Issue: Recreation

Whether it’s hiking, hunting, snowmobiling, going for a fall leaf drive, or simply hanging out in a hammock, more than 95 percent of Americans enjoy some form of outdoor recreation. Residents of the Northeast and Midwest lead the country in the amount of time they spend recreating on forest lands. Recreation can be good for forests. It gives people a chance to appreciate them and, therefore, want to sustain them. It can provide a source of income so landowners can afford to keep forests as forests. About 13 percent of private non-industry forest land in the Northeastern and Midwestern forests is open to the public for recreation – a larger proportion than in any other area of the country. Opportunities for landowners to earn income by providing recreational opportunities are likely to increase as the population grows and open space becomes increasingly scarce.

Many considerations are involved in opening a forest to recreation. Some forms of recreation affect the ability of the forest to provide for other forms of recreation. For example, a popular hunting area is probably not the best place for hiking. Some kinds of recreation, such as illegal off-highway vehicle (OHV) use, can harm a forest or its ability to provide other amenities.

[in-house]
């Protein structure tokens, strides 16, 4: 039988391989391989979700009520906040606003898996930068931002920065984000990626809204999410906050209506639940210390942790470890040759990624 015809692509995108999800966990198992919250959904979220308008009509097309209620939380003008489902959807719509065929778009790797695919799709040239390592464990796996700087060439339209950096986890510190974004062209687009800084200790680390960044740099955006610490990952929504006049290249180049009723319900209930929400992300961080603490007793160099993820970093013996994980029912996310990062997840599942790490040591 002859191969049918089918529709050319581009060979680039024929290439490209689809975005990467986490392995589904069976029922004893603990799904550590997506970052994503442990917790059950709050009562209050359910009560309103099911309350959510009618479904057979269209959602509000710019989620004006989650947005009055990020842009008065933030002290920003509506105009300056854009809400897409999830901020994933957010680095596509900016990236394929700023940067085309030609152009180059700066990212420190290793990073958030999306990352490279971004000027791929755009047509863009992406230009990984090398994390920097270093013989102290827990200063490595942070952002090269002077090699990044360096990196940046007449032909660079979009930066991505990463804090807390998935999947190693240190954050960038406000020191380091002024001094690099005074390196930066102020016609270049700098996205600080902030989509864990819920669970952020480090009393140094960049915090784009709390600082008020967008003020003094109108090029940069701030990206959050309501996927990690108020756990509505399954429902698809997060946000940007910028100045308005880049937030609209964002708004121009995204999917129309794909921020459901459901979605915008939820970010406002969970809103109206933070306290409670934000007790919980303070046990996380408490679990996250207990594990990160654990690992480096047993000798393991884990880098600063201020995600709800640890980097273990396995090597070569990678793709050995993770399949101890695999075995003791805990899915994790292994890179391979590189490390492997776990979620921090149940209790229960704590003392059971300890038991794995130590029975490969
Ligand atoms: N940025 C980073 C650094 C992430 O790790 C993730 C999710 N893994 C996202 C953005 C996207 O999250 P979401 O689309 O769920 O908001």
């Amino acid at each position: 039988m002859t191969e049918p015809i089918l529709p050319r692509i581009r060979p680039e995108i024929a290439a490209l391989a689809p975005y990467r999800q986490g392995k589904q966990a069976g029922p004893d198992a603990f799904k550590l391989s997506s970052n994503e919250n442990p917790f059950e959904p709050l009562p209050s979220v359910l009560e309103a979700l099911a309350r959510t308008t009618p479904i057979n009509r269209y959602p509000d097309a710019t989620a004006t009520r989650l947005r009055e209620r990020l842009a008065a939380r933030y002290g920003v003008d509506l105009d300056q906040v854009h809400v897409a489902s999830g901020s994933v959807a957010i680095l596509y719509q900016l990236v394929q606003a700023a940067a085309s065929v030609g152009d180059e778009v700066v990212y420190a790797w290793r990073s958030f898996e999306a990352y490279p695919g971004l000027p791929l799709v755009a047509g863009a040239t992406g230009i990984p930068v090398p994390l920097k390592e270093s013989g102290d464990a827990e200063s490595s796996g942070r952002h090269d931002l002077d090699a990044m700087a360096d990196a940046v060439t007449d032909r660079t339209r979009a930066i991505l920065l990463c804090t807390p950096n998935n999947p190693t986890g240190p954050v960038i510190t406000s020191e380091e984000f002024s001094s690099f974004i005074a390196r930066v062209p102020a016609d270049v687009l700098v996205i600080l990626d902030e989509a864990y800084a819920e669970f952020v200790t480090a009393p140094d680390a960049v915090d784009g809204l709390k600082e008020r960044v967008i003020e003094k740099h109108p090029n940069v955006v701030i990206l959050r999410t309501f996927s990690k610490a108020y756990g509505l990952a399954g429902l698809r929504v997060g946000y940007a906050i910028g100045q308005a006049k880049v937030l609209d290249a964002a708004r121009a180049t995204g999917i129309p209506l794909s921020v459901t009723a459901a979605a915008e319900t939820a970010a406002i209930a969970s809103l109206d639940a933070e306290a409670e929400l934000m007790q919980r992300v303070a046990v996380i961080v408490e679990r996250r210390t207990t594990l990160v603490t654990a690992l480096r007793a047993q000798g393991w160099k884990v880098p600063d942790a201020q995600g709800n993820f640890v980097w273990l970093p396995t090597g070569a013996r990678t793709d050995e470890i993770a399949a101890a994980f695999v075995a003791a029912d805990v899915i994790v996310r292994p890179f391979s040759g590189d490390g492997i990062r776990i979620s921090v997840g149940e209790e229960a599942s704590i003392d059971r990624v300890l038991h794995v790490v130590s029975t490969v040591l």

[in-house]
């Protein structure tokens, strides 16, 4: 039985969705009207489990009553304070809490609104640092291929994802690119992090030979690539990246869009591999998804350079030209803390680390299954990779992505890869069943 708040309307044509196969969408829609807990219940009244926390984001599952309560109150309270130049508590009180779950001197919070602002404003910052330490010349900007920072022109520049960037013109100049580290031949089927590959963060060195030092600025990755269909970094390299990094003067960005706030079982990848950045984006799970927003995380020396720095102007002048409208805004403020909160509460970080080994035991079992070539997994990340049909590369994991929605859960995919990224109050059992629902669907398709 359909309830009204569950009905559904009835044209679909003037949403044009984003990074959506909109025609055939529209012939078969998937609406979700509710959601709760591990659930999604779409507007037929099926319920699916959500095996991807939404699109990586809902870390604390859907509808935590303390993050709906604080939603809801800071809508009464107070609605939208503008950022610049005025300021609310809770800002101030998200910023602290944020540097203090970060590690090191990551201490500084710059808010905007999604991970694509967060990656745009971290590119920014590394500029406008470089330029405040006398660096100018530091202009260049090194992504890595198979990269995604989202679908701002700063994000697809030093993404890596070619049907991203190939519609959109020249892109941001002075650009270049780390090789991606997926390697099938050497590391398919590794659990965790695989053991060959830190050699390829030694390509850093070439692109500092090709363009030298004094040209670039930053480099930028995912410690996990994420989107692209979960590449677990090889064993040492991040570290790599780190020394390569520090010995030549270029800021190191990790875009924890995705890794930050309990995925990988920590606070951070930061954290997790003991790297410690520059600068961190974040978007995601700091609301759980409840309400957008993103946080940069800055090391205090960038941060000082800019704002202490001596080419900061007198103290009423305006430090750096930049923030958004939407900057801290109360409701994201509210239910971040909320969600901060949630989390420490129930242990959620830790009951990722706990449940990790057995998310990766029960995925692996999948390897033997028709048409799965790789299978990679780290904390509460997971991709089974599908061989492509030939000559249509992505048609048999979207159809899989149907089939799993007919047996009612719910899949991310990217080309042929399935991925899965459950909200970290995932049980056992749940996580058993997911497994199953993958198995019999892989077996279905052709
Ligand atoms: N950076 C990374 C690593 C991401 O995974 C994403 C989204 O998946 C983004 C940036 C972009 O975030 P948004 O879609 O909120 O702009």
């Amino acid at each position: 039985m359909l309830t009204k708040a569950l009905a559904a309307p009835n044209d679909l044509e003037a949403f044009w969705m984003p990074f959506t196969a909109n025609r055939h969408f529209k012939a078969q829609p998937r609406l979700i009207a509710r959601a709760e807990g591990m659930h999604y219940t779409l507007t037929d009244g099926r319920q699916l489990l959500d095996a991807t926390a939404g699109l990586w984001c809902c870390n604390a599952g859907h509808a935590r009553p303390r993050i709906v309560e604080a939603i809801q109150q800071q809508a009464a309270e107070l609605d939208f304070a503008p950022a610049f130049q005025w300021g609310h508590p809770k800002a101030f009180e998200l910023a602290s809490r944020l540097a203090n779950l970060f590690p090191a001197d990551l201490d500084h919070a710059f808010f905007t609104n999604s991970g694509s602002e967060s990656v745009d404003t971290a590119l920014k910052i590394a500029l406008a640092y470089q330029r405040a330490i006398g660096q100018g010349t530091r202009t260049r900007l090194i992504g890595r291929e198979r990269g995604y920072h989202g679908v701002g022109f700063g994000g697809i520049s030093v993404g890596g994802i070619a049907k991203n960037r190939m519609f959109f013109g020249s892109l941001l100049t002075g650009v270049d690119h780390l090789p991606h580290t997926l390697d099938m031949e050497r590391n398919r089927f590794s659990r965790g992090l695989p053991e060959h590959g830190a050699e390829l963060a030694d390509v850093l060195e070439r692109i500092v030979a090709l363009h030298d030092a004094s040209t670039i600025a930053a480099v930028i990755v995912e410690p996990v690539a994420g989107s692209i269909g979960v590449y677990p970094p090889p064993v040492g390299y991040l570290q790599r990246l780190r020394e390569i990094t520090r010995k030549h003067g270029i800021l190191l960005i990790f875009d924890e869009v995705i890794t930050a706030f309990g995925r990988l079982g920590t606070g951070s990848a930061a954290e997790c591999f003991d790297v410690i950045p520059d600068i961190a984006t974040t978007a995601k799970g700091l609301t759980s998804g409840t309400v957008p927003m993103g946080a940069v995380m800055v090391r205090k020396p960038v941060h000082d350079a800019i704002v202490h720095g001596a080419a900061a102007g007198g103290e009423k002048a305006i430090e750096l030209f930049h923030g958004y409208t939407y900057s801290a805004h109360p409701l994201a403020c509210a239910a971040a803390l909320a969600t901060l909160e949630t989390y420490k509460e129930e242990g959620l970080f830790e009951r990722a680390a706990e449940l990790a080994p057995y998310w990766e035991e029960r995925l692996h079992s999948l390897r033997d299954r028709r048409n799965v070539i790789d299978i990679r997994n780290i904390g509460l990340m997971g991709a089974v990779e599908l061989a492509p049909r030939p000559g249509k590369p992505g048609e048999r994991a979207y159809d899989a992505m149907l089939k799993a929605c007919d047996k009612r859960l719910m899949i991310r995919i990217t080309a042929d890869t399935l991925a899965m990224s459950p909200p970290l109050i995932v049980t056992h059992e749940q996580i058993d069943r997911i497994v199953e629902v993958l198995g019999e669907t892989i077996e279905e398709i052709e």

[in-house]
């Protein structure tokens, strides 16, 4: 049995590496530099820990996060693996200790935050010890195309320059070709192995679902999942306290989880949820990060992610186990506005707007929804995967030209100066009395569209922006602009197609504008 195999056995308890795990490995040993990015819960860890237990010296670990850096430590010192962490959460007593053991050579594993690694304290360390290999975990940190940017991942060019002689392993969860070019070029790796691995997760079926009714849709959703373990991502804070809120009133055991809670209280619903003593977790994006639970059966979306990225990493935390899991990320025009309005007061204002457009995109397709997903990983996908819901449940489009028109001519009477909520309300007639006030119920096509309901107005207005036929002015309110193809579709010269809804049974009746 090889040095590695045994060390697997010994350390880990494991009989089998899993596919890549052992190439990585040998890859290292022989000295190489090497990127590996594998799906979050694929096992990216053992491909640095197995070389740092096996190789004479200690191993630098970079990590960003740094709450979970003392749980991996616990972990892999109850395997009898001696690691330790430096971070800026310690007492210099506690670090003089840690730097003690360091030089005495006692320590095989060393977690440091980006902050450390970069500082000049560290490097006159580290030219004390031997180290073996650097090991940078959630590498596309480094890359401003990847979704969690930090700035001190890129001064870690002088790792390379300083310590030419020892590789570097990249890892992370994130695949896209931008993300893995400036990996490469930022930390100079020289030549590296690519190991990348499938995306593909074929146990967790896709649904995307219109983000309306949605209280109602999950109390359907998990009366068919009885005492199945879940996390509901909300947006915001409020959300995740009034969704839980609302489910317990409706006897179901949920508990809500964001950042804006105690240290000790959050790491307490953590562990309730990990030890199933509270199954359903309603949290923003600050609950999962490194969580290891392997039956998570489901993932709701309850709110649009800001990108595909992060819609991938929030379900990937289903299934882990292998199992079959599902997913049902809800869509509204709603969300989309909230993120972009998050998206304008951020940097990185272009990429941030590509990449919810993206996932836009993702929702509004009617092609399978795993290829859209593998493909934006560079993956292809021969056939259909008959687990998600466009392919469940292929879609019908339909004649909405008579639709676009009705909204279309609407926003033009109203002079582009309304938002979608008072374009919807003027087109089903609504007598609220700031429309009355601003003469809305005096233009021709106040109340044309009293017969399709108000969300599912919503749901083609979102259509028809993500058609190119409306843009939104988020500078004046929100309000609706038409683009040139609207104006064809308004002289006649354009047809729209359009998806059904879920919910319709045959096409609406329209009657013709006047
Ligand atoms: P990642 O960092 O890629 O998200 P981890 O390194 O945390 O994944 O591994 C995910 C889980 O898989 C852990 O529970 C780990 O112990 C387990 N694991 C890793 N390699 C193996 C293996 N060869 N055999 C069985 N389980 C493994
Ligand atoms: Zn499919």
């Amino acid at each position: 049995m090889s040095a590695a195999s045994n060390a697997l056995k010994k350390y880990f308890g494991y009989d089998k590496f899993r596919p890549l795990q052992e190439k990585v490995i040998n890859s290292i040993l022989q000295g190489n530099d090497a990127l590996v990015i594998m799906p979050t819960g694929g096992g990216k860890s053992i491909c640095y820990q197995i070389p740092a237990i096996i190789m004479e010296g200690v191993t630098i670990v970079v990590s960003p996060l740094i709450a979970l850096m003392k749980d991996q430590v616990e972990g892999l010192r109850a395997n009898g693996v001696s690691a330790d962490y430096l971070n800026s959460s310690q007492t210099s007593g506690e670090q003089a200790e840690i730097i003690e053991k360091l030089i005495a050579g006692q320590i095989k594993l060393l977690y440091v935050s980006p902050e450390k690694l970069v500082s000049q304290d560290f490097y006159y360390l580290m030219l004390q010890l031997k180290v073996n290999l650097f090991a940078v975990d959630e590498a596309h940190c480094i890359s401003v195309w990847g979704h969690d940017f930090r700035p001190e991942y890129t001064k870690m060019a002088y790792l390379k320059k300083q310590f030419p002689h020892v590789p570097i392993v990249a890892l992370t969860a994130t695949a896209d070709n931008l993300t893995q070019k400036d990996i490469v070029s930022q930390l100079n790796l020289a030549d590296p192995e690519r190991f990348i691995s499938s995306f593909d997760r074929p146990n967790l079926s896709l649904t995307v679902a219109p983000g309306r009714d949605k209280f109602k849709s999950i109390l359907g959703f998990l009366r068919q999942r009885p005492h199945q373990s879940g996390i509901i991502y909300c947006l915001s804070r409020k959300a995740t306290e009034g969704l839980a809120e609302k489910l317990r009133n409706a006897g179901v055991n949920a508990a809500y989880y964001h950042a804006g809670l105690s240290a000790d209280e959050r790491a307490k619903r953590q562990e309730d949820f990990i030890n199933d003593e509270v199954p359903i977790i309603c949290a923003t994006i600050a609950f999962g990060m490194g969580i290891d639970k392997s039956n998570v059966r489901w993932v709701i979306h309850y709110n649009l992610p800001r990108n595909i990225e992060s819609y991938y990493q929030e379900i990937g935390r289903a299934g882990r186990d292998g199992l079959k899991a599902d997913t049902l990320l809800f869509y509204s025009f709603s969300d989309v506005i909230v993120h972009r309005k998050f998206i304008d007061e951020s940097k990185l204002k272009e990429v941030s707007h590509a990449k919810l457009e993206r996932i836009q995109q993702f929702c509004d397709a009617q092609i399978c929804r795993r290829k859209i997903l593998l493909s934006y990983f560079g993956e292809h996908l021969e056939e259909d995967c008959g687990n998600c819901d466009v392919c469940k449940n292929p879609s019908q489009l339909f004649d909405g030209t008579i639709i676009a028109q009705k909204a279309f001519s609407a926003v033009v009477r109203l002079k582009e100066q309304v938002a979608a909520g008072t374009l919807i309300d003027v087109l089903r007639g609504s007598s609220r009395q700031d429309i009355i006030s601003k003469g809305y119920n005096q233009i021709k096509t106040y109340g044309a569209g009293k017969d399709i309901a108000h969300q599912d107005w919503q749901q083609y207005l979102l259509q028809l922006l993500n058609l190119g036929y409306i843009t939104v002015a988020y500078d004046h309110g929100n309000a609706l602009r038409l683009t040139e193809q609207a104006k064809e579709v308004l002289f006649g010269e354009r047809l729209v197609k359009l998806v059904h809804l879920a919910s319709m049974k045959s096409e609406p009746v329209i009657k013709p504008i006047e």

Photo: Recreational users of Ohio State Forests

The USDA Forest Service calls unmanaged recreation a major threat to forest health. When landowners make decisions about allowing recreational use of a forest, it’s important that they consider what forms of recreation are compatible, what volume of it is appropriate, and the potential impacts.

The number of campgrounds on private land in forests across the Northeast and Midwest has declined steadily since the 1970s, suggesting a shift away from recreation as an income producer for owners of private forest land. It remains to be seen whether that trend will continue, or whether forest landowners increase efforts to strategically include recreation in plans for their forests. The choice could have a substantial bearing on the fate of forests facing increasing pressure.

A Snapshot of the Northeastern Forests, USDA Forest Service, Northeastern Area State & Private Forestry, NA-IN-01-06, October 2005